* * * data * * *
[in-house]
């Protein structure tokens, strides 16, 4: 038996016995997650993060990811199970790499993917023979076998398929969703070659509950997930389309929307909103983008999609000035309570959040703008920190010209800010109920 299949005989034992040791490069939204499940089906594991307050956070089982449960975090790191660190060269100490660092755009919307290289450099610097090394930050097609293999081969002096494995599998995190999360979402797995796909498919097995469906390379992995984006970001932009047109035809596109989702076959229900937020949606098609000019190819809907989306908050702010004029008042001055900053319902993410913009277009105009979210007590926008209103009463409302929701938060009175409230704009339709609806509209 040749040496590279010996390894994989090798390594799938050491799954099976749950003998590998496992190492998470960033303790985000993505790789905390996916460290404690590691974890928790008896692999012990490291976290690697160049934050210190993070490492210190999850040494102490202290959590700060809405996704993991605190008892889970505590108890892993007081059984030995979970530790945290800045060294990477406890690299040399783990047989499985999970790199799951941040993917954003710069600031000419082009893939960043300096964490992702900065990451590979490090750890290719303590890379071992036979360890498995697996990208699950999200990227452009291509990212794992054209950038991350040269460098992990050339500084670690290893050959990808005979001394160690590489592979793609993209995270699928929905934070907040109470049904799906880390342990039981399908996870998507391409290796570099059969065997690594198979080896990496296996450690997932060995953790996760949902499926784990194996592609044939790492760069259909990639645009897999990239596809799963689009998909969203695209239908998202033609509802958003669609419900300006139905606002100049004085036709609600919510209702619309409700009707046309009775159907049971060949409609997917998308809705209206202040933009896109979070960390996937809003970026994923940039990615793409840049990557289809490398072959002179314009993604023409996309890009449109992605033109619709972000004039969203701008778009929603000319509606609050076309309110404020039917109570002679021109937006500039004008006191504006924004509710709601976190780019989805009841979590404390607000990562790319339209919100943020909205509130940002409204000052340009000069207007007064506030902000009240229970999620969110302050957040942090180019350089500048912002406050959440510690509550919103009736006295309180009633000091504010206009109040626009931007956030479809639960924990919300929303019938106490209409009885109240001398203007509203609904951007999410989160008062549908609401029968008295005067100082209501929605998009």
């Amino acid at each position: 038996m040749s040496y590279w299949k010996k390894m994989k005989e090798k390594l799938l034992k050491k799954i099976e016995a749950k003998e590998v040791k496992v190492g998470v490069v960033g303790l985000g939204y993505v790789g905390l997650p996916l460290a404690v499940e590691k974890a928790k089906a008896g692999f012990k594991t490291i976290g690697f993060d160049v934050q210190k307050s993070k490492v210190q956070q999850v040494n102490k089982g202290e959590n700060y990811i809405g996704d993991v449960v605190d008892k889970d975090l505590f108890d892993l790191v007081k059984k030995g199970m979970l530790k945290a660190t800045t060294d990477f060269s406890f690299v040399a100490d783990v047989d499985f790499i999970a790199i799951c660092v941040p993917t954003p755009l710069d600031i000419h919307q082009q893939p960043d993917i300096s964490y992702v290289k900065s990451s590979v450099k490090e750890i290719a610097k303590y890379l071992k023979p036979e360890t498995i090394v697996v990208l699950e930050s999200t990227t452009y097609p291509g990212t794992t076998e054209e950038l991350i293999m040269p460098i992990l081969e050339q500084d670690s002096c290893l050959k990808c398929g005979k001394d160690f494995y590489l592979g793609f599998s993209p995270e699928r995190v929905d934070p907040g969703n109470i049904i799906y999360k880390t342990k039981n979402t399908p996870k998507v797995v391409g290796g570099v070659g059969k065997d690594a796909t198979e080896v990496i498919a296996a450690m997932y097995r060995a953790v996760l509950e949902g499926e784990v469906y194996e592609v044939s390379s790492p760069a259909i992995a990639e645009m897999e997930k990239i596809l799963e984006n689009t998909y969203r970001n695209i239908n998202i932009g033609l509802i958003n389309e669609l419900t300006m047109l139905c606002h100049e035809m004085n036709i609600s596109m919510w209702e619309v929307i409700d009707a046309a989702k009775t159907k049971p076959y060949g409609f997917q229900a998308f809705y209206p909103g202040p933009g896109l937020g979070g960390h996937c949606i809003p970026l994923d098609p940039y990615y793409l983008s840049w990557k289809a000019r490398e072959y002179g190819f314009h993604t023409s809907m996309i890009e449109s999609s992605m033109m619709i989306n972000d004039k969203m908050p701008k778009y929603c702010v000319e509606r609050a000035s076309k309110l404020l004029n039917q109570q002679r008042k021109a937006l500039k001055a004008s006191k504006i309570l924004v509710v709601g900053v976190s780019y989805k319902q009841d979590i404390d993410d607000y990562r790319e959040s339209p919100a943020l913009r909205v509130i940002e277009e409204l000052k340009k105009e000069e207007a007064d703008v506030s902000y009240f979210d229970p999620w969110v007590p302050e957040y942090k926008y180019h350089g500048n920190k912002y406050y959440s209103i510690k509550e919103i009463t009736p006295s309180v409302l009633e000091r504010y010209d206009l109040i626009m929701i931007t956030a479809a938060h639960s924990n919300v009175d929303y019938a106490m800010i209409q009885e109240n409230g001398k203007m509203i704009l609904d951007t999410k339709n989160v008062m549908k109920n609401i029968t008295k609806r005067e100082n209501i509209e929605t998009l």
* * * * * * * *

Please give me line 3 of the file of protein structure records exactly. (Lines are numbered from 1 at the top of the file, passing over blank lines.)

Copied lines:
């Amino acid at each position: 038996m040749s040496y590279w299949k010996k390894m994989k005989e090798k390594l799938l034992k050491k799954i099976e016995a749950k003998e590998v040791k496992v190492g998470v490069v960033g303790l985000g939204y993505v790789g905390l997650p996916l460290a404690v499940e590691k974890a928790k089906a008896g692999f012990k594991t490291i976290g690697f993060d160049v934050q210190k307050s993070k490492v210190q956070q999850v040494n102490k089982g202290e959590n700060y990811i809405g996704d993991v449960v605190d008892k889970d975090l505590f108890d892993l790191v007081k059984k030995g199970m979970l530790k945290a660190t800045t060294d990477f060269s406890f690299v040399a100490d783990v047989d499985f790499i999970a790199i799951c660092v941040p993917t954003p755009l710069d600031i000419h919307q082009q893939p960043d993917i300096s964490y992702v290289k900065s990451s590979v450099k490090e750890i290719a610097k303590y890379l071992k023979p036979e360890t498995i090394v697996v990208l699950e930050s999200t990227t452009y097609p291509g990212t794992t076998e054209e950038l991350i293999m040269p460098i992990l081969e050339q500084d670690s002096c290893l050959k990808c398929g005979k001394d160690f494995y590489l592979g793609f599998s993209p995270e699928r995190v929905d934070p907040g969703n109470i049904i799906y999360k880390t342990k039981n979402t399908p996870k998507v797995v391409g290796g570099v070659g059969k065997d690594a796909t198979e080896v990496i498919a296996a450690m997932y097995r060995a953790v996760l509950e949902g499926e784990v469906y194996e592609v044939s390379s790492p760069a259909i992995a990639e645009m897999e997930k990239i596809l799963e984006n689009t998909y969203r970001n695209i239908n998202i932009g033609l509802i958003n389309e669609l419900t300006m047109l139905c606002h100049e035809m004085n036709i609600s596109m919510w209702e619309v929307i409700d009707a046309a989702k009775t159907k049971p076959y060949g409609f997917q229900a998308f809705y209206p909103g202040p933009g896109l937020g979070g960390h996937c949606i809003p970026l994923d098609p940039y990615y793409l983008s840049w990557k289809a000019r490398e072959y002179g190819f314009h993604t023409s809907m996309i890009e449109s999609s992605m033109m619709i989306n972000d004039k969203m908050p701008k778009y929603c702010v000319e509606r609050a000035s076309k309110l404020l004029n039917q109570q002679r008042k021109a937006l500039k001055a004008s006191k504006i309570l924004v509710v709601g900053v976190s780019y989805k319902q009841d979590i404390d993410d607000y990562r790319e959040s339209p919100a943020l913009r909205v509130i940002e277009e409204l000052k340009k105009e000069e207007a007064d703008v506030s902000y009240f979210d229970p999620w969110v007590p302050e957040y942090k926008y180019h350089g500048n920190k912002y406050y959440s209103i510690k509550e919103i009463t009736p006295s309180v409302l009633e000091r504010y010209d206009l109040i626009m929701i931007t956030a479809a938060h639960s924990n919300v009175d929303y019938a106490m800010i209409q009885e109240n409230g001398k203007m509203i704009l609904d951007t999410k339709n989160v008062m549908k109920n609401i029968t008295k609806r005067e100082n209501i509209e929605t998009l």